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THE BRIGHTEST LIGHT by Colleen O’Shaughnessy McKenna


by Colleen O’Shaughnessy McKenna

Pub Date: Oct. 1st, 1992
ISBN: 0-590-45347-5
Publisher: Scholastic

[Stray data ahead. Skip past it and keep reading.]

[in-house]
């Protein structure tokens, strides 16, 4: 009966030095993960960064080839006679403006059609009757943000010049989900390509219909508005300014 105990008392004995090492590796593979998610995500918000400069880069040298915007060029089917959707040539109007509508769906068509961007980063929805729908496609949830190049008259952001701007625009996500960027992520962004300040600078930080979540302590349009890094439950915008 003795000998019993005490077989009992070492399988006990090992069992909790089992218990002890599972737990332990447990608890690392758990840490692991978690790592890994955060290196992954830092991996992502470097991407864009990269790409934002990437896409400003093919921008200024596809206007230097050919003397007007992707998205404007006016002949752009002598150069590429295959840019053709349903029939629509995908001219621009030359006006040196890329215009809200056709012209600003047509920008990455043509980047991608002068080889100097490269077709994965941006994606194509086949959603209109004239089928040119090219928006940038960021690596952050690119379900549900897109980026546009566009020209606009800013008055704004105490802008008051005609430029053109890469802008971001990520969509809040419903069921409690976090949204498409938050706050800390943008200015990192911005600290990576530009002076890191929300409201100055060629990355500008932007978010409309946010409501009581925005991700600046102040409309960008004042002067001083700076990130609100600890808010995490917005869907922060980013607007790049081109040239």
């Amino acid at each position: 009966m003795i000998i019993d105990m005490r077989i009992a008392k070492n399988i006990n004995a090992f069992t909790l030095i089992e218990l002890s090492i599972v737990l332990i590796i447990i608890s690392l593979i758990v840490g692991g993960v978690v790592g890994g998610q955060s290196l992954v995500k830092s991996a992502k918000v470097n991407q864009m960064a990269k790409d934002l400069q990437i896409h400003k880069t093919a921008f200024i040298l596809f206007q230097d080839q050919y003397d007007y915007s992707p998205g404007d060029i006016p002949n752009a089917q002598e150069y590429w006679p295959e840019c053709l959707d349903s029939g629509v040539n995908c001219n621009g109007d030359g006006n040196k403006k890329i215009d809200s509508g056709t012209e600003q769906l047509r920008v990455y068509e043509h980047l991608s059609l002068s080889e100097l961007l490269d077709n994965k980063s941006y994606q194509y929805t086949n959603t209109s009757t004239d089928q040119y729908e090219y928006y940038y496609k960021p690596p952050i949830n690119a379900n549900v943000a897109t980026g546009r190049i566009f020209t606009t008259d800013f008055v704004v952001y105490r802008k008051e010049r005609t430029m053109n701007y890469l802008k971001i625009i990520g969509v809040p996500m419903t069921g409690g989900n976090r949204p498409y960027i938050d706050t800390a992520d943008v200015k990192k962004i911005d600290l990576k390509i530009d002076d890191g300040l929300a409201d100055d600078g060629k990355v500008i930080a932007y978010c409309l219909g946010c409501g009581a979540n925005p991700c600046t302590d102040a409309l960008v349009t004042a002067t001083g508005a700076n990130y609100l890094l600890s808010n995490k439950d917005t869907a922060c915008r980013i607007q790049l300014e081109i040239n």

In small-town West Virginia, 16-year-old Kitty Lee is involved in a soap-opera's worth of complications while babysitting the children of attractive new mill-owner Mr. Curtis and his reclusive alcoholic wife. Curtis latches onto Kitty Lee when he sees her resourcefulness in dealing with his kids; when his regard ripens into advances, Kitty Lee is embarrassed but not wholly unresponsive. He's married, though, so eventually she's firm about leaving—a move made easier because she's discovered that old friend Cody's regard is more than platonic. Meanwhile, Kitty Lee worries about her friend Dottie, who's falling in love with an older man whom she seems hesitant to introduce; and she begins to wonder about her own mother, who died 14 years ago in an accident: Was she, too, an alcoholic? The parallels—and nonparallels—here seem contrived here, while none of the characters are drawn in much depth; Kitty Lee, especially, seems too good to be true, and her feelings for Mr. Curtis cause her remarkably little distress. Still, the lively events hold attention, while the outcomes of the several subplots are wholesome and not oversimplistic. (Fiction. 11-16)